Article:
ehrnst Jul 2016 #7
merrily Jul 2016 #8
ehrnst Jul 2016 #10
merrily Jul 2016 #13
ehrnst Jul 2016 #15
merrily Jul 2016 #16
ehrnst Jul 2016 #19
merrily Jul 2016 #21
ehrnst Jul 2016 #24
Hortensis Jul 2016 #31
Orsino Jul 2016 #18
ehrnst Jul 2016 #22
Orsino Jul 2016 #27
applegrove Jul 2016 #28

Response to ehrnst (Original post)

Wed Jul 13, 2016, 12:08 PM

1. Bull puckies. If you poll people about Medicare for All, most of them want it.

http://pnhp.org/blog/2016/03/01/kaiser-poll-suggests-support-medicare-for-all-is-more-than-two-thirds/

Close your eyes and imagine what this country would be like if we never changed anything unless we had unanimous agreement to each change.

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Response to merrily (Reply #1)

Wed Jul 13, 2016, 12:20 PM

4. Did you read the part about the consequences of implementation?

 

If you polled everyone, you would also find that they want lower taxes at the same time they want more services, better schools, etc.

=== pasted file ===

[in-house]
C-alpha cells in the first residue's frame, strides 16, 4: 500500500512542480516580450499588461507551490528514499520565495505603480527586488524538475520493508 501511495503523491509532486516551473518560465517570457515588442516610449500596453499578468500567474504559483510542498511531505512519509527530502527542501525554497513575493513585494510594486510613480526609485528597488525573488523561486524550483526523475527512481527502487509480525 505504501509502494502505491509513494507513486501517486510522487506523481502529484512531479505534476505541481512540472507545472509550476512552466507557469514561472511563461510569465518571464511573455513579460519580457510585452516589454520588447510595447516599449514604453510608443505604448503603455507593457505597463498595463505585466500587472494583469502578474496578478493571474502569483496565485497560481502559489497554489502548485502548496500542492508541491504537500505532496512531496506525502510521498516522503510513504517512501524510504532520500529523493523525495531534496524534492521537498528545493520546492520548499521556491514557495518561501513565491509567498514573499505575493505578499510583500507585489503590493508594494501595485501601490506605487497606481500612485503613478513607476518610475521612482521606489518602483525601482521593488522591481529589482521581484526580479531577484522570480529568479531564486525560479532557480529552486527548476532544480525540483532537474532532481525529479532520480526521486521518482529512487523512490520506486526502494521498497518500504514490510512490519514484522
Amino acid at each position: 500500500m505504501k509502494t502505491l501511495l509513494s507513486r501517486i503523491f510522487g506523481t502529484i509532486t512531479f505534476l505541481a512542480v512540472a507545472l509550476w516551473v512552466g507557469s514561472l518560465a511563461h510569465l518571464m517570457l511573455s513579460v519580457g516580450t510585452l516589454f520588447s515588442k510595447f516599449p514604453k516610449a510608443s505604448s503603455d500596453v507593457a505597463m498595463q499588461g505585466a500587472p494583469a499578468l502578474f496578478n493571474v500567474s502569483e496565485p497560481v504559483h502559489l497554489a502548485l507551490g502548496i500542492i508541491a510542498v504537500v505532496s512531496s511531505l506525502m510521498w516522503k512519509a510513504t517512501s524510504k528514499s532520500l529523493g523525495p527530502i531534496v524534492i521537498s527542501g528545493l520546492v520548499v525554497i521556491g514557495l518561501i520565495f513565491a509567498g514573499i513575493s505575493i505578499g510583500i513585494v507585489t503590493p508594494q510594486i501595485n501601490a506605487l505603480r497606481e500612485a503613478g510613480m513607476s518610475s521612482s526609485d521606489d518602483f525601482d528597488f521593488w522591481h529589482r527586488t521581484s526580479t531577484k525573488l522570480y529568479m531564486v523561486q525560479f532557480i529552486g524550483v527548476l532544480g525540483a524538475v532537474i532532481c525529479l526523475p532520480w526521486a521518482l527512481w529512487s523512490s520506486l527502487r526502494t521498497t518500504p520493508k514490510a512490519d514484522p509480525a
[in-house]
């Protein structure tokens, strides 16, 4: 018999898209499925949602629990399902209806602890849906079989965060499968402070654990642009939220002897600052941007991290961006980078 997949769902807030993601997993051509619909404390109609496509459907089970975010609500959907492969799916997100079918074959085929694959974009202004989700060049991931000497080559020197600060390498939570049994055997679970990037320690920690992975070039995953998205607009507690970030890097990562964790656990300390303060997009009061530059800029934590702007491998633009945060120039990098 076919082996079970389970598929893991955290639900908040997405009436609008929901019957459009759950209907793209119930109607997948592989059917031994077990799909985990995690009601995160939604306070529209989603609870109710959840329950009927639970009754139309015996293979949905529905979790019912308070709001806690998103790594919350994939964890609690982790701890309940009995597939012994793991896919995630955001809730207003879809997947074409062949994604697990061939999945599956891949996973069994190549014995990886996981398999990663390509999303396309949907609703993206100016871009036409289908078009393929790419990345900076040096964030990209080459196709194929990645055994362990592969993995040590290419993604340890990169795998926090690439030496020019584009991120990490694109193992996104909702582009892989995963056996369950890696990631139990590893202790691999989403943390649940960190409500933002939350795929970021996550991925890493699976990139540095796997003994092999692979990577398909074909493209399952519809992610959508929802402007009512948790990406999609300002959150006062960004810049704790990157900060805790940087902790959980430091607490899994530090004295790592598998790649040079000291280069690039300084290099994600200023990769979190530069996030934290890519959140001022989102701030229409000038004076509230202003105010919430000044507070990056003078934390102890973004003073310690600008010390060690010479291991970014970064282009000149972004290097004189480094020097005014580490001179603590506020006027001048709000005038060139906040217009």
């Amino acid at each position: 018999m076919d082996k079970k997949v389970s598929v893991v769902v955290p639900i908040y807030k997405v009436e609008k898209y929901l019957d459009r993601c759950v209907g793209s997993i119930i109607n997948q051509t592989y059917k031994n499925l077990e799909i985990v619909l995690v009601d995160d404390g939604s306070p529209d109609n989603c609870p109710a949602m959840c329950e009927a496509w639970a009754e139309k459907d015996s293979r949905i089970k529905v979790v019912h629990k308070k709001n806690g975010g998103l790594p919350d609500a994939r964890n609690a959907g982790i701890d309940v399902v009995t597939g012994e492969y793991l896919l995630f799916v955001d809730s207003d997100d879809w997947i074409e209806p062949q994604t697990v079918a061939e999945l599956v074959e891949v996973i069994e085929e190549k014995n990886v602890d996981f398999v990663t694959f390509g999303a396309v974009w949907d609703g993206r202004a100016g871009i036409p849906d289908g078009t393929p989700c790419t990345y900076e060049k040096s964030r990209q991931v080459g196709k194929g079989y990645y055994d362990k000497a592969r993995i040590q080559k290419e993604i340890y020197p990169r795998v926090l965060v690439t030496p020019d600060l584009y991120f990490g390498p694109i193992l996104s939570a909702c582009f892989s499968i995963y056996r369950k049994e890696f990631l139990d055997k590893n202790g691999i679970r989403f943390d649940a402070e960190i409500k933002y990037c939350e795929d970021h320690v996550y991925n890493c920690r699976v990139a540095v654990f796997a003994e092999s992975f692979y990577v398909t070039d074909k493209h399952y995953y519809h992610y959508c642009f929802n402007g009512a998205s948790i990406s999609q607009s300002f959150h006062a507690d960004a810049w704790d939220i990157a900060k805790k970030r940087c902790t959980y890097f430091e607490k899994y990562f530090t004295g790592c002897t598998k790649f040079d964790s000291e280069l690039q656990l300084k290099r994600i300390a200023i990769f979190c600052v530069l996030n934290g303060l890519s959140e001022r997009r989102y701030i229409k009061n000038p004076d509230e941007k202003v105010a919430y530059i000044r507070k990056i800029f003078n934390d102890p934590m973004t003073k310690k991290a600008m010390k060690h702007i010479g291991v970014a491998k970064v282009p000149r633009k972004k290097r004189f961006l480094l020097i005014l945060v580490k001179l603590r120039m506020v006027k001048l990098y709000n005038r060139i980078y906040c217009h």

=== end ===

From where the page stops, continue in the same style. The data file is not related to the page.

A huge number of people also didn't support the ACA, until they were educated on what was actually in it.

What the public supports in a poll is not always possible in terms of actual policy. I don't think that the poll included being willing to pay higher taxes, the closing of many rural hospitals, and rolling out something even larger than the state exchange websites that will impact your ability to access your health care.

Here is the poll you are referring to broken down - there are those that strongly oppose it as well as some that "somewhat favor" "medicare for all"



Another Kaiser poll also found this: Looking specifically at Democrats, just 5 percent say they favor Medicare-for-all and that a candidate’s support for it will be the single most important factor in their vote.

GOP candidates would take that as reason to oppose it strongly. And we see how they have chipped away at the ACA over the years. Do you really think that there is going to be support for Medicare for All, once people understand the consequences on the health care system?

There are countries in Europe that achieve universal health care coverage without single payer.


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Response to ehrnst (Reply #4)

Wed Jul 13, 2016, 12:23 PM

5. How did implementation of Medicare go? People have plenty of experience with Medicare,